How Hansen’s is Coping with the Crisis
As the coronavirus crisis continues to unfold, we are reaching out to retailers and brands to see how they are handling the situation and how they are planning for the future.
Today, Josh Hansen of Hansen’s in Encinitas, Calif., filled us in on how his family’s store is weathering the storm.
Hansen’s is one of the most successful shops in the industry.
What is your main focus right now?
Josh Hansen: We have kept our entire staff on the payroll and will make this our main priority going forward.
We do own our building and this makes all the difference and that is why we feel so strongly about keeping all of our full-time employees on the payroll. The Hansen family is committed to this and we hope we can manage without making any major changes.
We have a few employees coming to the shop to do essential business activities including filling online orders.
Our other big priority which we are still working on is the Payroll Protection Program (PPP) through the SBA.
What bank are you working with? How was the process?
Josh Hansen: We have two banking relationships, one with Union Bank and one with C3 Bank, which is the new bank in downtown Encinitas. We are working with C3 because we have a better relationship with them and they have been amazing. The team over there is working really hard to get us this loan. We have not gotten it yet, but we hope to get funded sometime next week.
Have you been able to pay vendors?
Josh Hansen: We continue to pay our vendors but have slowed our payment cadence. All of our partners have been so helpful and we appreciate all the support.
We have taken on a rationing strategy for our cash as best we can.
How have sales been impacted? What do you think will happen when the lockdown ends?
Josh Hansen: March sales ended down about 65%. We obviously know that we will be closed in April.
It’s just a guess, but we feel like best case is we are able to open on May 1, base case (middle estimate) is May 15, and the worst case would be June 1.
May sales base case (middle estimate) would be around 50% of last year. We think there will still be strict enforcement on social distancing.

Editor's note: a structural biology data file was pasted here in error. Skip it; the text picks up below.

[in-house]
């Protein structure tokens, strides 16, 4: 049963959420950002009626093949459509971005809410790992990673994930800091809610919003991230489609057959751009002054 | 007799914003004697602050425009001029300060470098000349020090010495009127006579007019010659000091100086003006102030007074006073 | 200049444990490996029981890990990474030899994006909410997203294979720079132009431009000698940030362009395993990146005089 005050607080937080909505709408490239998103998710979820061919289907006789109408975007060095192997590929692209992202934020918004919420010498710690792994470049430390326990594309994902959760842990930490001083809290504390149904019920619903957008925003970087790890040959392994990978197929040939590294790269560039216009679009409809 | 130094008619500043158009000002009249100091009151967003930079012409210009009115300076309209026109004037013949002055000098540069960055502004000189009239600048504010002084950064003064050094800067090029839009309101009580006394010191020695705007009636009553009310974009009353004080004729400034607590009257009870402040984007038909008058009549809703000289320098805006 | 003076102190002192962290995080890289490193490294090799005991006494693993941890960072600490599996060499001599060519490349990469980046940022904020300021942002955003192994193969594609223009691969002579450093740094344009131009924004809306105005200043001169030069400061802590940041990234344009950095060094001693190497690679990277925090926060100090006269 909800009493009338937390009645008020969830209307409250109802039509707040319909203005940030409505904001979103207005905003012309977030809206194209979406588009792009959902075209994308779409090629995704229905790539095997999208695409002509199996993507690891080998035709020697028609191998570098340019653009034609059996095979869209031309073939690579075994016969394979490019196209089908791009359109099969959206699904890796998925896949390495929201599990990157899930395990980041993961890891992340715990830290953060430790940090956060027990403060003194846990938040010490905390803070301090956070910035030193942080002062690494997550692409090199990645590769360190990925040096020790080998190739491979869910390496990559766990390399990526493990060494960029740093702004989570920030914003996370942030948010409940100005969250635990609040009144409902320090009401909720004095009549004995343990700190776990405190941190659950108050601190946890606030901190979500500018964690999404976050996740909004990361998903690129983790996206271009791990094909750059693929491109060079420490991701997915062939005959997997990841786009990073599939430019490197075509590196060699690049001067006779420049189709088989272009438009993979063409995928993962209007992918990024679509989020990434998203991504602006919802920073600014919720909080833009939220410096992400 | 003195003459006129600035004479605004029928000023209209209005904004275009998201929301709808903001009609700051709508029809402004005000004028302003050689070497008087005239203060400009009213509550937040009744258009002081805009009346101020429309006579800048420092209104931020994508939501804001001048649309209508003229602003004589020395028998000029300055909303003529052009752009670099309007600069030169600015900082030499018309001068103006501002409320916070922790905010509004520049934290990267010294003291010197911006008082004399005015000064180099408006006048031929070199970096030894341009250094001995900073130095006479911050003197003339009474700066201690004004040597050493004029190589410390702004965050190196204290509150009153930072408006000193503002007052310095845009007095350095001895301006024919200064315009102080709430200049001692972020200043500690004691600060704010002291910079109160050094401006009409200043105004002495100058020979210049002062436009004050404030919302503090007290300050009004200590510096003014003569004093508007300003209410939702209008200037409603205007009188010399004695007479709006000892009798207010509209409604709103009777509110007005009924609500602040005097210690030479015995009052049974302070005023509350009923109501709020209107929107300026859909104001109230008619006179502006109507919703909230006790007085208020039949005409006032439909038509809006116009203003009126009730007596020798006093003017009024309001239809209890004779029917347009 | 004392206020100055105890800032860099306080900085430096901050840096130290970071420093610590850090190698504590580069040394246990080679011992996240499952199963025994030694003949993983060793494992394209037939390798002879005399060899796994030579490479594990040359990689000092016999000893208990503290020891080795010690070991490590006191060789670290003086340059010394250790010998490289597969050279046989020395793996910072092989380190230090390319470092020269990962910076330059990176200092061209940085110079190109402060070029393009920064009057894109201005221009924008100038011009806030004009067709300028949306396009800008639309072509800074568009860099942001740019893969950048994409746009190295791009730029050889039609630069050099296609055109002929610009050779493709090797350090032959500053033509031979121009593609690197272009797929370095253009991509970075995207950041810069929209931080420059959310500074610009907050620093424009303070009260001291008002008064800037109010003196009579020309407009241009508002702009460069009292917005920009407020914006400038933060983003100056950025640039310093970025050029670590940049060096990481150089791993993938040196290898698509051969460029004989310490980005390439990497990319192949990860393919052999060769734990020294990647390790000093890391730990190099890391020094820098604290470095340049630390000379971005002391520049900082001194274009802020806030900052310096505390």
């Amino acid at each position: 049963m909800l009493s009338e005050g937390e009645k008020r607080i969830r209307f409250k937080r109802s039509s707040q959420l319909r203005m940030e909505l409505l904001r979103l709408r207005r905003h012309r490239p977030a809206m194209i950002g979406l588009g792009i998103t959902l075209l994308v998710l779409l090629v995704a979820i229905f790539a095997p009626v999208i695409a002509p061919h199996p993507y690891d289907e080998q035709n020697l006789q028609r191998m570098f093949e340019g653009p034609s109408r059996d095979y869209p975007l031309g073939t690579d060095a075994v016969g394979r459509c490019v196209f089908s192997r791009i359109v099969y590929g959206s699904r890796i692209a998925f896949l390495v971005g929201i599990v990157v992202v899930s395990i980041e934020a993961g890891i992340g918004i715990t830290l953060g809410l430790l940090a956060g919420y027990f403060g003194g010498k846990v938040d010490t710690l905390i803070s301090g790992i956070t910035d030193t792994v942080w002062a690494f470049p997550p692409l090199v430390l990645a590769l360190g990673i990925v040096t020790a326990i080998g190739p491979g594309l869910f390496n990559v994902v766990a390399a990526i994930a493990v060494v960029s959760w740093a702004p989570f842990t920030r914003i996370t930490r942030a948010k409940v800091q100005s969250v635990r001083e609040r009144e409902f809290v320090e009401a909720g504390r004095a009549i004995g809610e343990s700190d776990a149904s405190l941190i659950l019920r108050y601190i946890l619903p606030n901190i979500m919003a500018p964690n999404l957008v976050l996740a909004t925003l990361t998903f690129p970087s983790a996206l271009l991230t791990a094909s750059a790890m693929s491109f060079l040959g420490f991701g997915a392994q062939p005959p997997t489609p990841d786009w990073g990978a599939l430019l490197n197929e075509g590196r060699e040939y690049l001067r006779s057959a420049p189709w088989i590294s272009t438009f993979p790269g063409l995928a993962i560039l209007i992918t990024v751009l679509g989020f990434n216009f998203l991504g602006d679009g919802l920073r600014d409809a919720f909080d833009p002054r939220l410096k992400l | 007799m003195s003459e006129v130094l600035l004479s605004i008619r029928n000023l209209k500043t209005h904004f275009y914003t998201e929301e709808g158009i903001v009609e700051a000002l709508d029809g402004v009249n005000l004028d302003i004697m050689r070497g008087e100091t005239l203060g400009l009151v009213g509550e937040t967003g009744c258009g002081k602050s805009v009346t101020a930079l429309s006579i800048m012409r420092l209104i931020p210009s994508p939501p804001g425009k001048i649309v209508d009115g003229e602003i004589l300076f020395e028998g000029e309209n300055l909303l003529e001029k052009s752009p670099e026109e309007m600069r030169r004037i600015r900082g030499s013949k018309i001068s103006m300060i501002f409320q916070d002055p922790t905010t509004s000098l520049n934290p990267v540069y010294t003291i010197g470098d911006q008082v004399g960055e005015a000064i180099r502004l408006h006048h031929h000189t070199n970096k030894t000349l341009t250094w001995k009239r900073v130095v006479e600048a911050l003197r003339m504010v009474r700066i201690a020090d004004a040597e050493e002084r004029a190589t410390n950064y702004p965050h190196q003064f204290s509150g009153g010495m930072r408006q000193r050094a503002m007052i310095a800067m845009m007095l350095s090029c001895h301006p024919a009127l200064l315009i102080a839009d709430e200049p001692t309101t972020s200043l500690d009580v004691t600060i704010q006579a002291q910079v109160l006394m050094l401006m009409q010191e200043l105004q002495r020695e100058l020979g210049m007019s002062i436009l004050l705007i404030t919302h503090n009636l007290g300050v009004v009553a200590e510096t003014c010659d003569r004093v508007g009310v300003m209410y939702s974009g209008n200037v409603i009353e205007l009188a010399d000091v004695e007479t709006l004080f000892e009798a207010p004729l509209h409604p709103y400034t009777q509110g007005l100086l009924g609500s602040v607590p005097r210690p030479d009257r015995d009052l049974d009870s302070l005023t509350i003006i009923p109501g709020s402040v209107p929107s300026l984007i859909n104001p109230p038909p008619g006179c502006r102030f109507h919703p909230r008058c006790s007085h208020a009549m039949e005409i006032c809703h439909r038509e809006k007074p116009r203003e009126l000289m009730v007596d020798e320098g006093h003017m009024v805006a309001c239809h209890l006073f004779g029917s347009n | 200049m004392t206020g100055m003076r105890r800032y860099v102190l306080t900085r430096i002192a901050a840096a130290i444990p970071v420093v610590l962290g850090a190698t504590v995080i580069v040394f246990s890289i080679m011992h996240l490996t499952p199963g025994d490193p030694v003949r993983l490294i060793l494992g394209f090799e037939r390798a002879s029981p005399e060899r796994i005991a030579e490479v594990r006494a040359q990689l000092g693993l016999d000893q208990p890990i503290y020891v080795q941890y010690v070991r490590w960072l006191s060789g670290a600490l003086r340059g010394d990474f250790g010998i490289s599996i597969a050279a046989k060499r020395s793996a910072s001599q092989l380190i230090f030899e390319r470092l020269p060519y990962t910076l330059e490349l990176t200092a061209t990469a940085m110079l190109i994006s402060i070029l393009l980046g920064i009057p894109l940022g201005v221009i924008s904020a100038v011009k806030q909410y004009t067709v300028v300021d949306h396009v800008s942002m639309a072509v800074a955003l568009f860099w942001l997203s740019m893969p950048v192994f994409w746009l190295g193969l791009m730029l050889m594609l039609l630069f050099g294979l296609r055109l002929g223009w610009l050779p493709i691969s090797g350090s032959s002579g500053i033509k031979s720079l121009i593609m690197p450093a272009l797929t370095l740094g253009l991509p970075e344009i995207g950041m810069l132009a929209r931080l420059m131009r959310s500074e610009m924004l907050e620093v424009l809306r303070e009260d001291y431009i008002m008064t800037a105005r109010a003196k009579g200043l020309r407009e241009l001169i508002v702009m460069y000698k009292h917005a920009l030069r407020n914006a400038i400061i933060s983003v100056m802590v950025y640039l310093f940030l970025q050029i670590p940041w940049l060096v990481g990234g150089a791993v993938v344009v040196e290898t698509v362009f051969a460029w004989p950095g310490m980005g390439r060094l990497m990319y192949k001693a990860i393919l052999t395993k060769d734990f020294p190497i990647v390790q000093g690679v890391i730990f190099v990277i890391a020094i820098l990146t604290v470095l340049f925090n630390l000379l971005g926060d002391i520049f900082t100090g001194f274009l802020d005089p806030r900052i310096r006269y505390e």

June and July we are planning on 65% and 70% of normal sales volume and then we go up from there over the rest of the year. These are just guesses, but plan for the worst and hope for the best. No one really knows, but we will find out sooner than later.
What do you think will happen with all the inventory in the market? How would you like to see that unfold with regard to future seasons?
Josh Hansen: We have been hearing some ideas around skipping or scaling back future seasons’ product selection to help keep the channels cleaner of product. We think this is a great idea and totally support this.
It’s a simple case of supply and demand. We have had no demand for almost three weeks and very little demand the 10 days before that. We think there will be a pretty large promotional period to flush product and for companies to raise cash and create cash flow. This is necessary in the short run, but if this goes on for a long period of time it will hurt margins and shopping behaviors that are already conditioned to not pay full retail.
We were just starting to make progress on MAP pricing and having more pricing integrity and that is all going away for the time being. The more product we keep out of channels the quicker this process will come and go and we can get back to disciplined pricing strategies that actually create profits that all companies need to survive in the long run.
Have you been working on projects at the shop?
Josh Hansen: We are planning on building plastic barriers at a couple of our registers to help protect customers and our team once we open up.
We have also started to work on plans of projects we just never had time for, like a customer loyalty program.
We continue to clean the shop twice a week even during our closure.
How are you guys feeling overall?
Josh Hansen: We are staying optimistic that this crisis could be significantly mitigated with an antiviral, more testing, and already approved drugs. It has been a slow go, but the news seems to be a little better.”
Everything is fluid, and we hope the news continues to get better every day and that all of our thoughts can then change to a best-case scenarios or better.
We are also starting to talk about how we can help other local businesses once we get open. We are all in this together and it will take all of us working together to get out of this and to be in an even better place on the other side of this crazy situation.